As their name suggests, seabirds are birds which live in a marine environment. They come in all shapes and sizes, but all show a range of adaptations to their ocean-going lifestyle.
To celebrate World Oceans Day, which took place on 8th June, we thought we would take a closer look at some of the fascinating birds which make the oceans their home.
Like many seabirds, the colourful puffin spends most of its life at sea, only returning to land once a year to breed. This much-loved, rather comical bird only develops the distinctive colours on its beak during the breeding season. It typically nests in large colonies on offshore islands or on inaccessible cliffs with grass slopes, excavating a burrow into which it lays a single egg.
Masters of the air
With the largest wing area to body mass ratio of any bird, the great frigatebird is wonderfully adapted to an aerial lifestyle, and is able to soar almost effortlessly above the ocean for long periods. This species lacks waterproof plumage and doesn’t spend time on water, instead taking food from just above or on the surface of the sea, or pirating it from other birds in the air. The male great frigatebird has a distinctive appearance, with a conspicuous red pouch on the throat which is inflated like a balloon during courtship.
The quintessential ‘seagull’, the herring gull is one of the most familiar seabirds in the northern hemisphere. Like many gulls, this species is a supreme opportunist and scavenger, able to take advantage of almost any available food source. While at sea, herring gulls quickly gather at areas of high food abundance, including around boats. This versatile species can also live inland, and even commonly nests on buildings in cities.
With a wingspan of nearly two metres, the gannet is the largest seabird in the North Atlantic. This species is known for its breathtaking dives, in which it plunges into the ocean, often from considerable heights, before catching its fish prey underwater. The gannet shows a number of adaptations that allow it to survive hitting the water at speed, including nostrils which open inside the mouth to prevent water entering them, and air sacs in the face and chest to cushion the impact.
The wandering albatross has the largest recorded wingspan of any living bird, reaching a massive 3.5 metres across. These impressive wings allow it to glide effortlessly across the ocean, and the wandering albatross spends most of its life in flight, often travelling huge distances around the southern oceans. This long-lived species does not start breeding until it reaches 9 to 11 years old, and pairs mate for life.
A tiny seabird barely larger than a sparrow, the European storm-petrel is superbly adapted to life at sea. Like other storm-petrels, it belongs to a group of seabirds known as ‘tubenoses’ due to their conspicuous, tubular nasal passages, which give them an excellent sense of smell and help them to find patchily distributed prey at sea. Its small, hooked beak enables it to grasp its slippery prey, while a gland in the nose is used to expel excess salt from drinking seawater. The European storm-petrel mainly hunts on the wing, dipping its beak into the water while pattering its feet along the surface.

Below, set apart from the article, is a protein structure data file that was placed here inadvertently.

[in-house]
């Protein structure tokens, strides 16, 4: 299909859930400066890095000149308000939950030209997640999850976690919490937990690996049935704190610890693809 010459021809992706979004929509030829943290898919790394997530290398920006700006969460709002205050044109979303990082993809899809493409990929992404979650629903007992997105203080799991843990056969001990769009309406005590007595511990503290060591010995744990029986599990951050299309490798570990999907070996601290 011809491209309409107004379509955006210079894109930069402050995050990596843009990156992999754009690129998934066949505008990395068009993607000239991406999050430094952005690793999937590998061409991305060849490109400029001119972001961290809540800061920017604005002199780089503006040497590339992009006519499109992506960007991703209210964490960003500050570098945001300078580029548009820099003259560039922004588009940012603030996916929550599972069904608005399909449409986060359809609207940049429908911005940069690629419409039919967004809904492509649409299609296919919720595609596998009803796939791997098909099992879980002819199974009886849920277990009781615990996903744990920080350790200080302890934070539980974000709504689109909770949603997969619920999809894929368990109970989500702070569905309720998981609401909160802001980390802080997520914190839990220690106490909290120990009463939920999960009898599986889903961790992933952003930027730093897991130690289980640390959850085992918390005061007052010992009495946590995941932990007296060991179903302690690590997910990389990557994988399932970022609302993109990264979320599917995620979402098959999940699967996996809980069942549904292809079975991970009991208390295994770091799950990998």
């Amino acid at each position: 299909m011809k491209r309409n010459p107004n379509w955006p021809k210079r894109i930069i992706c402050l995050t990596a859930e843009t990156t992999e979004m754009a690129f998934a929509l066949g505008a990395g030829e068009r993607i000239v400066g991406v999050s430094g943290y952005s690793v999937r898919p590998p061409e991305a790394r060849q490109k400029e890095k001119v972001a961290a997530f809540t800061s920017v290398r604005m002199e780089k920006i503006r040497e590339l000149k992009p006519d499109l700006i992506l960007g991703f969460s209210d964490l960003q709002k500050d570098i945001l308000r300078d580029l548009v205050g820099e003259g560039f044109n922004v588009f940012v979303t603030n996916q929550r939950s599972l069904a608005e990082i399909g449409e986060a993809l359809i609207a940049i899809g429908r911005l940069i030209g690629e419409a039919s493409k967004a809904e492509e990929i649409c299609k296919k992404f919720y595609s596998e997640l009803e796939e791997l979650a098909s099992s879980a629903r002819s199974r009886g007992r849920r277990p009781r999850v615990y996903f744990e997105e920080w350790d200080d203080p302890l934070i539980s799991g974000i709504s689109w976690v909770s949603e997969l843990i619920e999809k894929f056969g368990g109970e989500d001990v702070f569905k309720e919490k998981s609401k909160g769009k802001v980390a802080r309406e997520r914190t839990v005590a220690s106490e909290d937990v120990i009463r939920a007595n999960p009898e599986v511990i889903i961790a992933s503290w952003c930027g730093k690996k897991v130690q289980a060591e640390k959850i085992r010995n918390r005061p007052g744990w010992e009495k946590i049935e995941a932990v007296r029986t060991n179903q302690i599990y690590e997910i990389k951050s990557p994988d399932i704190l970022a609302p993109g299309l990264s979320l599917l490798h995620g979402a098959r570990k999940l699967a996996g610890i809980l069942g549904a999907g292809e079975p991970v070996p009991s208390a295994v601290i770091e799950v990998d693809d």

The guillemot is a member of the auk family, a group of seabirds which have been described as the northern hemisphere equivalent of penguins. Unlike penguins, these birds can fly, as well as being excellent swimmers and divers. The guillemot nests on cliff ledges, and its eggs are conical in shape to prevent them rolling off. When the young guillemot leaves the nest it has to take a risky plunge into the sea below, accompanied by the adult male, who will then continue to care for it at sea.
Icons of the Antarctic
Penguins are among the most popular of all seabirds. Found only in the southern hemisphere, these flightless birds are often associated with the Antarctic, although some species actually live as far north as the equator. With wings developed into flippers and legs set far back on the body, penguins are excellent swimmers, and their waterproof, scale-like feathers help to keep them warm and dry. A true Antarctic species, the Adélie penguin is found around the Antarctic continent year-round, and is capable of deep dives to find the krill and fish on which it feeds.
A large, comical-looking seabird, the blue-footed booby is instantly recognisable thanks to its bright blue feet. The name ‘booby’ comes from the Spanish word for ‘fool’ or ‘dunce’, referring to the clumsiness of these birds on land. The blue-footed booby usually nests in large colonies and mates for life, with pairs performing an elaborate courtship display which involves alternately lifting each blue foot, pointing the head and beak skywards and spreading the wings.
Perhaps surprisingly, some duck species spend most of their lives at sea. The largest duck in the northern hemisphere, the common eider breeds on offshore islands, rocky coasts, or pools in tundra, but outside of the breeding season it is found in shallow marine habitats. Traditionally, the down feathers of this species have been used to fill pillows and quilts. The common eider dives underwater to catch crustaceans and molluscs, particularly mussels, which it swallows whole, crushing the shells in its gizzard.
Read more about World Oceans Day on the ARKive World Oceans Day blog, and have a go at our virtual scavenger hunt!
View more photos and videos of seabirds on ARKive.
Do you have a favourite seabird? Let us know!
Liz Shaw, ARKive Text Author